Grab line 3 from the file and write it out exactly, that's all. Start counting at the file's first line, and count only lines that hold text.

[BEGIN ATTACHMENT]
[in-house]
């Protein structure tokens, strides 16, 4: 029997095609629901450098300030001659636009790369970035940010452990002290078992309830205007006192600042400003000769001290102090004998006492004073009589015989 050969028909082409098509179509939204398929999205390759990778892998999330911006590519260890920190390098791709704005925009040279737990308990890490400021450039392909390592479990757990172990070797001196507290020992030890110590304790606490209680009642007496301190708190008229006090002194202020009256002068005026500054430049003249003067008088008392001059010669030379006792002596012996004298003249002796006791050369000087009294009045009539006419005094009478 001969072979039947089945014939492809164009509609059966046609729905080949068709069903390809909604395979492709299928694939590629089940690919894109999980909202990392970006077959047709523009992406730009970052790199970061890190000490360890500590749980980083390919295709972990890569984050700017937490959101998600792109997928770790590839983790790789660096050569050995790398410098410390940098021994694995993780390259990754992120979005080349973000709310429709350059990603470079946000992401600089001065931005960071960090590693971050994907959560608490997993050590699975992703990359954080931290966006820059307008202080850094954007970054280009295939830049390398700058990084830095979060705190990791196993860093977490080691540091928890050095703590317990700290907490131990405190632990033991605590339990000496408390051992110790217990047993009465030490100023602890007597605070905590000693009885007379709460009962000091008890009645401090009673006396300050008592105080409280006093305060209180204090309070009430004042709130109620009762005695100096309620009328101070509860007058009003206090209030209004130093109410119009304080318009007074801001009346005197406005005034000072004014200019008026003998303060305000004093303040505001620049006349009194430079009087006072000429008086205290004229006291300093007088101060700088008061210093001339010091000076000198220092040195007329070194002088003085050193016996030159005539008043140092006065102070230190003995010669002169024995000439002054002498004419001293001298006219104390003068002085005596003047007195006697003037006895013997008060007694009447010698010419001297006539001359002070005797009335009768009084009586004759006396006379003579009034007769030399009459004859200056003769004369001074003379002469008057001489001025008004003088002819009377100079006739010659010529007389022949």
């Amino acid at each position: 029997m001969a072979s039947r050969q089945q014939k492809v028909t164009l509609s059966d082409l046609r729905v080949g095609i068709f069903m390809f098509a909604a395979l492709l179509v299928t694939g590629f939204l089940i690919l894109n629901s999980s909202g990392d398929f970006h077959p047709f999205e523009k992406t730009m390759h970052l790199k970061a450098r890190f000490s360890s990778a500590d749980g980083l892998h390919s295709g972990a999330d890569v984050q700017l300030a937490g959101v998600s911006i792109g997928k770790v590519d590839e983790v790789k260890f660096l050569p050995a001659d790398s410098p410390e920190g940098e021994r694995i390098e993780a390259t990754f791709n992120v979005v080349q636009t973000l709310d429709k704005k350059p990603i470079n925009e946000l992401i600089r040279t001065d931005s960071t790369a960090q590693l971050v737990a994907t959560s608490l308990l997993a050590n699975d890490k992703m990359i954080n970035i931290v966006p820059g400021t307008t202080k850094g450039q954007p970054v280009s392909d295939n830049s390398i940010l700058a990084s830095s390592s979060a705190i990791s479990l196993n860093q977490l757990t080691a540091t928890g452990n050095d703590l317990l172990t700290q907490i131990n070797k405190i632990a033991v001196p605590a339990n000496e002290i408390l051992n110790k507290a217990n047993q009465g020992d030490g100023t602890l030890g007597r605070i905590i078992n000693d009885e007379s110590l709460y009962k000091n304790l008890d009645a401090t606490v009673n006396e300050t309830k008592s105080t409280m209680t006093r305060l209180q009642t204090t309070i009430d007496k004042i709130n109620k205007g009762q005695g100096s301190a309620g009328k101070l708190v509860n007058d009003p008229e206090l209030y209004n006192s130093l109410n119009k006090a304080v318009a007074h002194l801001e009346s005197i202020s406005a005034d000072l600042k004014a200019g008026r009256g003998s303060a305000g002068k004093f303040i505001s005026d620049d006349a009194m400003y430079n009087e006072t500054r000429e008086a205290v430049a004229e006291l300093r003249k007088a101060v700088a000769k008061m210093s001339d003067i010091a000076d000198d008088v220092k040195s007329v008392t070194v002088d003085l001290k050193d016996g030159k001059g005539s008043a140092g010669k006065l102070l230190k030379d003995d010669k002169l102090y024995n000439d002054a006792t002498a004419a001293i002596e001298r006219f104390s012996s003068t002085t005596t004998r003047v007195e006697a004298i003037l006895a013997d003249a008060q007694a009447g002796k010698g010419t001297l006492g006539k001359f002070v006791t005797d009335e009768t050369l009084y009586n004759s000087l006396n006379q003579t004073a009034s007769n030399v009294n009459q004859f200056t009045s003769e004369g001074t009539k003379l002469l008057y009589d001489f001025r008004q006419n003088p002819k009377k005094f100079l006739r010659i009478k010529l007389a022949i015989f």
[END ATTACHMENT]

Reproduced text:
């Amino acid at each position: 029997m001969a072979s039947r050969q089945q014939k492809v028909t164009l509609s059966d082409l046609r729905v080949g095609i068709f069903m390809f098509a909604a395979l492709l179509v299928t694939g590629f939204l089940i690919l894109n629901s999980s909202g990392d398929f970006h077959p047709f999205e523009k992406t730009m390759h970052l790199k970061a450098r890190f000490s360890s990778a500590d749980g980083l892998h390919s295709g972990a999330d890569v984050q700017l300030a937490g959101v998600s911006i792109g997928k770790v590519d590839e983790v790789k260890f660096l050569p050995a001659d790398s410098p410390e920190g940098e021994r694995i390098e993780a390259t990754f791709n992120v979005v080349q636009t973000l709310d429709k704005k350059p990603i470079n925009e946000l992401i600089r040279t001065d931005s960071t790369a960090q590693l971050v737990a994907t959560s608490l308990l997993a050590n699975d890490k992703m990359i954080n970035i931290v966006p820059g400021t307008t202080k850094g450039q954007p970054v280009s392909d295939n830049s390398i940010l700058a990084s830095s390592s979060a705190i990791s479990l196993n860093q977490l757990t080691a540091t928890g452990n050095d703590l317990l172990t700290q907490i131990n070797k405190i632990a033991v001196p605590a339990n000496e002290i408390l051992n110790k507290a217990n047993q009465g020992d030490g100023t602890l030890g007597r605070i905590i078992n000693d009885e007379s110590l709460y009962k000091n304790l008890d009645a401090t606490v009673n006396e300050t309830k008592s105080t409280m209680t006093r305060l209180q009642t204090t309070i009430d007496k004042i709130n109620k205007g009762q005695g100096s301190a309620g009328k101070l708190v509860n007058d009003p008229e206090l209030y209004n006192s130093l109410n119009k006090a304080v318009a007074h002194l801001e009346s005197i202020s406005a005034d000072l600042k004014a200019g008026r009256g003998s303060a305000g002068k004093f303040i505001s005026d620049d006349a009194m400003y430079n009087e006072t500054r000429e008086a205290v430049a004229e006291l300093r003249k007088a101060v700088a000769k008061m210093s001339d003067i010091a000076d000198d008088v220092k040195s007329v008392t070194v002088d003085l001290k050193d016996g030159k001059g005539s008043a140092g010669k006065l102070l230190k030379d003995d010669k002169l102090y024995n000439d002054a006792t002498a004419a001293i002596e001298r006219f104390s012996s003068t002085t005596t004998r003047v007195e006697a004298i003037l006895a013997d003249a008060q007694a009447g002796k010698g010419t001297l006492g006539k001359f002070v006791t005797d009335e009768t050369l009084y009586n004759s000087l006396n006379q003579t004073a009034s007769n030399v009294n009459q004859f200056t009045s003769e004369g001074t009539k003379l002469l008057y009589d001489f001025r008004q006419n003088p002819k009377k005094f100079l006739r010659i009478k010529l007389a022949i015989f």